from Lady Carbury, he had said that he could not carry on the game
without some ready money, and had considered himself fortunate in
fleecing his mother as he had done. Now he was in the possession of
wealth,--of wealth that might, at any rate, be sufficient to aid him
materially in the object he had in hand. He never for a moment thought
of paying his bills. Even the large sum of which he had become so
unexpectedly possessed would not have gone far with him in such a
quixotic object as that; but he could now look bright, and buy
presents, and be seen with money in his hands. It is hard even to make
love in these days without something in your purse.

He found no cab, but in his present frame of mind was indifferent to
the trouble of walking home. There was something so joyous in the
feeling of the possession of all this money that it made the night air
pleasant to him. Then, of a sudden, he remembered the low wail with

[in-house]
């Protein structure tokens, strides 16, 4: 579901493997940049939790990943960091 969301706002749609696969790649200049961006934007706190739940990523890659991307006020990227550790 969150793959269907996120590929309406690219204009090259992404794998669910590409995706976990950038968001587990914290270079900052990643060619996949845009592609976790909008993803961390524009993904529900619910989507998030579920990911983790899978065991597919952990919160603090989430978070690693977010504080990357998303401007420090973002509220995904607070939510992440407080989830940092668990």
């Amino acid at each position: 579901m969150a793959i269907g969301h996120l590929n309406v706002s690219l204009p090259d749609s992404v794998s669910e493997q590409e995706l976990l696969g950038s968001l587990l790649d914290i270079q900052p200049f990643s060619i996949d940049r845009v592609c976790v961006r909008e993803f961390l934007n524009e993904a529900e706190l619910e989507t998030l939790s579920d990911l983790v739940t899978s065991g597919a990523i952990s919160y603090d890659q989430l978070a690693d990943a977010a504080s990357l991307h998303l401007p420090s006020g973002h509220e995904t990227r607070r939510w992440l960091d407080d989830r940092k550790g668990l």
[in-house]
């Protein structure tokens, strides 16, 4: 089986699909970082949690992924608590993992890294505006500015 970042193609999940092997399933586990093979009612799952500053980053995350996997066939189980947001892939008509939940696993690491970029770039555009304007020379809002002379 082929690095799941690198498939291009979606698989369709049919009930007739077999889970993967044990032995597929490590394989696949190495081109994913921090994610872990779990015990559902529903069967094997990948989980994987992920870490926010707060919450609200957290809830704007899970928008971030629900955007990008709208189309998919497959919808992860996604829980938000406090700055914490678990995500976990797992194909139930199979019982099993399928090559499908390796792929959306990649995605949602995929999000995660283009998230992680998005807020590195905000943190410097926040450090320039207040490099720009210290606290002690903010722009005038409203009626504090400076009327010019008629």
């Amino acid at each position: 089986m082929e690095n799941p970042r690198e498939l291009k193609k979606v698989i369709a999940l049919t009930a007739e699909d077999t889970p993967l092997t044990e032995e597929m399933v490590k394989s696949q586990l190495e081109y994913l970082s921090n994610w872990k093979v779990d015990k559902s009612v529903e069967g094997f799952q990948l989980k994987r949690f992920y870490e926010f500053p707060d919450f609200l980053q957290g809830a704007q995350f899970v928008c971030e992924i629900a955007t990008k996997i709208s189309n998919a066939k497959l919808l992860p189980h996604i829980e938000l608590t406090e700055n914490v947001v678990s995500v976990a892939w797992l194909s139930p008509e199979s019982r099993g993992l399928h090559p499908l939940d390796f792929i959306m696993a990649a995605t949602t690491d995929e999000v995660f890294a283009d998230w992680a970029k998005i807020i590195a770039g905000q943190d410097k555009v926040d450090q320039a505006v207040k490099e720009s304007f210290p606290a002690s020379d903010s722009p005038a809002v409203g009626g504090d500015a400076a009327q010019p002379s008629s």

which his mother had spoken of her poverty when he demanded assistance
from her. Now he could give her back the 20. But it occurred to him
sharply, with an amount of carefulness quite new to him, that it would
be foolish to do so. How soon might he want it again? And, moreover,
he could not repay the money without explaining to her how he had
gotten it. It would be preferable to say nothing about his money. As
he let himself into the house and went up to his room he resolved that
he would not say anything about it.

On that morning he was at the station at nine, and hunted down in
Buckinghamshire, riding two of Dolly Longestaffe's horses for the use
of which he paid Dolly Longestaffe's 'fellow' thirty shilling.


The next night but one after that of the gambling transaction at the